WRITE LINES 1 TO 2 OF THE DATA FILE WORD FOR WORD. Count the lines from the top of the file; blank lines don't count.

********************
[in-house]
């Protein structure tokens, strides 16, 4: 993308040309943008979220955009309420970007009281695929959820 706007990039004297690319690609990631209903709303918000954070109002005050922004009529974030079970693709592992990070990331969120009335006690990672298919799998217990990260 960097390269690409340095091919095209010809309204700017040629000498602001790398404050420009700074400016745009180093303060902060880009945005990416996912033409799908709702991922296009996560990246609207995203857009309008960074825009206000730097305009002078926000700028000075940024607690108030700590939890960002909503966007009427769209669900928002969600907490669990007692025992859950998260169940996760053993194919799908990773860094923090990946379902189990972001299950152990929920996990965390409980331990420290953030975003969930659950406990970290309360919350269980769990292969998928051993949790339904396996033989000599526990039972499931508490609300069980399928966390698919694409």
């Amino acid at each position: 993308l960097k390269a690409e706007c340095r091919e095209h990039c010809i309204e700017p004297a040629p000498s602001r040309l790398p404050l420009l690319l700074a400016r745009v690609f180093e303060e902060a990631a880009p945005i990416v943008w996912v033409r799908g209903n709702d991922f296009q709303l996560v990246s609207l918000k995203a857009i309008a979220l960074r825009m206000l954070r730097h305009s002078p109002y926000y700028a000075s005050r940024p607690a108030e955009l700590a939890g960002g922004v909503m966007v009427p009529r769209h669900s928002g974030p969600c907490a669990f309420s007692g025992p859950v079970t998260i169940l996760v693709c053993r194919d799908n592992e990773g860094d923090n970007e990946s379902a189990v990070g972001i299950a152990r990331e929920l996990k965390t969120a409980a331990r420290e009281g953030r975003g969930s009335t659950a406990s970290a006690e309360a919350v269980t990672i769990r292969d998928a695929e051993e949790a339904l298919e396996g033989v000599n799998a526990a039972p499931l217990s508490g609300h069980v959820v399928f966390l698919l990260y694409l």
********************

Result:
[in-house]
């Protein structure tokens, strides 16, 4: 993308040309943008979220955009309420970007009281695929959820 706007990039004297690319690609990631209903709303918000954070109002005050922004009529974030079970693709592992990070990331969120009335006690990672298919799998217990990260 960097390269690409340095091919095209010809309204700017040629000498602001790398404050420009700074400016745009180093303060902060880009945005990416996912033409799908709702991922296009996560990246609207995203857009309008960074825009206000730097305009002078926000700028000075940024607690108030700590939890960002909503966007009427769209669900928002969600907490669990007692025992859950998260169940996760053993194919799908990773860094923090990946379902189990972001299950152990929920996990965390409980331990420290953030975003969930659950406990970290309360919350269980769990292969998928051993949790339904396996033989000599526990039972499931508490609300069980399928966390698919694409």